Tag Archives: American English

Now and Again, Things I Would Term, “Idiosyncrasies” Pop Into My Brain as I Write

Now and again, things I would term, “idiosyncrasies,” pop into my brain as I write. It came to me this week that I would combine a number of them into my post and see if you had the same insights into my perceived conundrums. I guess, in words we both can understand, I should restate these items are as out of place or so strange as to warrant further investigation.

My first offering is Latin. I frequently read that Latin is a dead language and no longer spoken. Now, I can get behind this, for I never hear someone in everyday life speaking this dialogue that no longer exists . . . or do I? An argument can easily be made to the contrary, that in America we speak English, a language that an overwhelming amount of root words are derived from Latin. It seems to me the language we call dead, is anything but.

My next fuel for fodder begins with metaphors and similes. Two words that are so similar one can be used to define the other. Throw in analogies along with euphemisms, and you have four words that in one way or the other are tied in with the word similar. Go figure, only in American English,

I would like to conclude with a few examples of spelling words in such a way as to make one think mind altering drugs were used when these words were developed. How about “kernel? Makes sense right? Then, why do we have to clutter things up with “colonel”? Why does “minute” reflect time and “minute” reflect size? You or I can “core” an apple, but if we join the Marines we’re in the “Corps”. Did you know that the dictionary’s definition of “suttle” is a frequent misspelling of “subtle?” If a doe is a deer then why is “dough” “needed” or “kneaded” to make bread?

If you figure this post out, please let me “know,” in “no” uncertain terms because the lack of knowledge can be a “tuff” and in some cases a very “tough” pill to swallow.

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Do Chipmunks Scheme About Hassling Hounds?

Anthropomorphism (giving human characteristics to an animal) was probably solidified in this day and age by Walt Disney. That’s just my opinion, but given that and $3.00, you could come away with a decent cup of coffee.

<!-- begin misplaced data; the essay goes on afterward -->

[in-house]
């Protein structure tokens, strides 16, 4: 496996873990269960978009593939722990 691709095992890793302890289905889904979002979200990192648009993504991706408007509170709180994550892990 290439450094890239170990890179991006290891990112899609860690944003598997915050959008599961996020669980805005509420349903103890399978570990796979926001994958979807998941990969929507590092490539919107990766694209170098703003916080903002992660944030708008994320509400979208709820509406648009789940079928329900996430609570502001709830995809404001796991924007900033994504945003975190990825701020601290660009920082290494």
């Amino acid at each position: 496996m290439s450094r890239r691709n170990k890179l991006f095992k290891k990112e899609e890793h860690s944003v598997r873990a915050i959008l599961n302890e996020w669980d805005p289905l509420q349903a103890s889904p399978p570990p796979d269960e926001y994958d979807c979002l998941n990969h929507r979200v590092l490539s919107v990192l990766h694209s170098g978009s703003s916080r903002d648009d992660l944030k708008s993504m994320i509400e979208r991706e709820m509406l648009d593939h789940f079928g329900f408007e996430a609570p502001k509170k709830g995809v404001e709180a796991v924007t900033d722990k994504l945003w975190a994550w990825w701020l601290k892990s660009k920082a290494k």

I find myself guilty of this many times over. Not just people talk in my novels, but the majority of creatures with a heartbeat tend to spew out conversational pieces better than most Americans. Of course, American English being what it is, speaking it in some form is not a difficult feat.

The all-time voice of voices was Mel Blanc. Able to stream the dialogue from every character in a single cartoon, including Bugs Bunny, Tweety Bird and everyone in between, was absolutely amazing.

Fortunately, as I write I am able to see and hear my characters as I create them. Even the ambient noise comes to life as I pen each novel. I am so appreciative to God for giving me the ability to place my imagination on paper. Now it’s up to me not to blow it!

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If I Were a Word and You Were a Word Would We Fall in Love and Forever Be Separated by an Evil Semicolon Bent on Word Domination?

weasel-words-wordleBeing an author, it goes without saying I use a lot of words. In fact, without words it would be hard to call myself an author. To take it a little further, there would be no need to consider myself an author. To take it a lot further, there’s no way I could be writing this blog, and civilization as we know it would more than likely collapse. But I digress.

          Words, in and of themselves, are interesting little creatures; however, we tend to get a little carried away in their usage. For whatever reason, we have a hard time allowing one or two words to describe a subject. For instance, simile, metaphor, analogy, and euphemism are four words used to describe very similar things.

          We have the words laceration, contusion, and abrasion. Do we really need three more words like cut, bruise, and scrape to describe the same conditions?

          If we use the word “stuff”, we find ourselves with an avalanche of similar words at our disposal. Now I’ll be the first to admit that multiple words saying the same thing can be useful, but enough is enough.

No wonder American English is so hard for someone of a different culture to assimilate, especially when you figure in words spelled the same but pronounced differently. I’ll leave you with a few examples: minute, read, wind, lead, live, wound, tear, bow, close, and excuse. You get the idea, and with that last word, if you use it correctly, that’s my excuse to end this post!

 

 

 

 

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